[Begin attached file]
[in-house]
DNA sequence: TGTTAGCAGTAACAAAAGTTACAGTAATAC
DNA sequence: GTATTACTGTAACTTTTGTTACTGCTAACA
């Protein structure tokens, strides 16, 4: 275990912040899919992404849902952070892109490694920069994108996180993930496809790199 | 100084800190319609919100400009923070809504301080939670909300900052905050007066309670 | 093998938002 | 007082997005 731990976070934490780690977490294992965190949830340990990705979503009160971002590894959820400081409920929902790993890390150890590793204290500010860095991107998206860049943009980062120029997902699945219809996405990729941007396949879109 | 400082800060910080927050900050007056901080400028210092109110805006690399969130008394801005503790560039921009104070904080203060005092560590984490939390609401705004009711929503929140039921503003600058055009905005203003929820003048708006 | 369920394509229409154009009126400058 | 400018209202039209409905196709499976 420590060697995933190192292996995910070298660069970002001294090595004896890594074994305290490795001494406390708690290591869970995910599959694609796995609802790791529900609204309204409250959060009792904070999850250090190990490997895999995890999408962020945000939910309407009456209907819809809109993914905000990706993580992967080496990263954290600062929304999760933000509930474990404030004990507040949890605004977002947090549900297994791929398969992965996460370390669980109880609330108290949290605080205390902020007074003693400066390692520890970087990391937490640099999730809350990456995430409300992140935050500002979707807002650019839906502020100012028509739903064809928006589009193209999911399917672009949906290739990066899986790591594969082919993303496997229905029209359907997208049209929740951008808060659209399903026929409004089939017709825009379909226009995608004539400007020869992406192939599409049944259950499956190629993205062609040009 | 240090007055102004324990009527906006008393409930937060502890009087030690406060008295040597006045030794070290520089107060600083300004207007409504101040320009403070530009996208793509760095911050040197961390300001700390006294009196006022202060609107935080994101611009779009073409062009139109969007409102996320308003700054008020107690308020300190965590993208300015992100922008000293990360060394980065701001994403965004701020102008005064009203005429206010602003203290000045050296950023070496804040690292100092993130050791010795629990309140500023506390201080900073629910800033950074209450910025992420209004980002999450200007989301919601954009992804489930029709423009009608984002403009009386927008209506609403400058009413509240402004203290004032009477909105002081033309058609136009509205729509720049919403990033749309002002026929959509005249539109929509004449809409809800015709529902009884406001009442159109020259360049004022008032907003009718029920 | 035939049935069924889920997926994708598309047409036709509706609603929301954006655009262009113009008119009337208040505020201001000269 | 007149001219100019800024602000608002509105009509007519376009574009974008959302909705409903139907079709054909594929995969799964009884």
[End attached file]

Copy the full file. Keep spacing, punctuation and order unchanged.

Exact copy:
[in-house]
DNA sequence: TGTTAGCAGTAACAAAAGTTACAGTAATAC
DNA sequence: GTATTACTGTAACTTTTGTTACTGCTAACA
């Protein structure tokens, strides 16, 4: 275990912040899919992404849902952070892109490694920069994108996180993930496809790199 | 100084800190319609919100400009923070809504301080939670909300900052905050007066309670 | 093998938002 | 007082997005 731990976070934490780690977490294992965190949830340990990705979503009160971002590894959820400081409920929902790993890390150890590793204290500010860095991107998206860049943009980062120029997902699945219809996405990729941007396949879109 | 400082800060910080927050900050007056901080400028210092109110805006690399969130008394801005503790560039921009104070904080203060005092560590984490939390609401705004009711929503929140039921503003600058055009905005203003929820003048708006 | 369920394509229409154009009126400058 | 400018209202039209409905196709499976 420590060697995933190192292996995910070298660069970002001294090595004896890594074994305290490795001494406390708690290591869970995910599959694609796995609802790791529900609204309204409250959060009792904070999850250090190990490997895999995890999408962020945000939910309407009456209907819809809109993914905000990706993580992967080496990263954290600062929304999760933000509930474990404030004990507040949890605004977002947090549900297994791929398969992965996460370390669980109880609330108290949290605080205390902020007074003693400066390692520890970087990391937490640099999730809350990456995430409300992140935050500002979707807002650019839906502020100012028509739903064809928006589009193209999911399917672009949906290739990066899986790591594969082919993303496997229905029209359907997208049209929740951008808060659209399903026929409004089939017709825009379909226009995608004539400007020869992406192939599409049944259950499956190629993205062609040009 | 240090007055102004324990009527906006008393409930937060502890009087030690406060008295040597006045030794070290520089107060600083300004207007409504101040320009403070530009996208793509760095911050040197961390300001700390006294009196006022202060609107935080994101611009779009073409062009139109969007409102996320308003700054008020107690308020300190965590993208300015992100922008000293990360060394980065701001994403965004701020102008005064009203005429206010602003203290000045050296950023070496804040690292100092993130050791010795629990309140500023506390201080900073629910800033950074209450910025992420209004980002999450200007989301919601954009992804489930029709423009009608984002403009009386927008209506609403400058009413509240402004203290004032009477909105002081033309058609136009509205729509720049919403990033749309002002026929959509005249539109929509004449809409809800015709529902009884406001009442159109020259360049004022008032907003009718029920 | 035939049935069924889920997926994708598309047409036709509706609603929301954006655009262009113009008119009337208040505020201001000269 | 007149001219100019800024602000608002509105009509007519376009574009974008959302909705409903139907079709054909594929995969799964009884």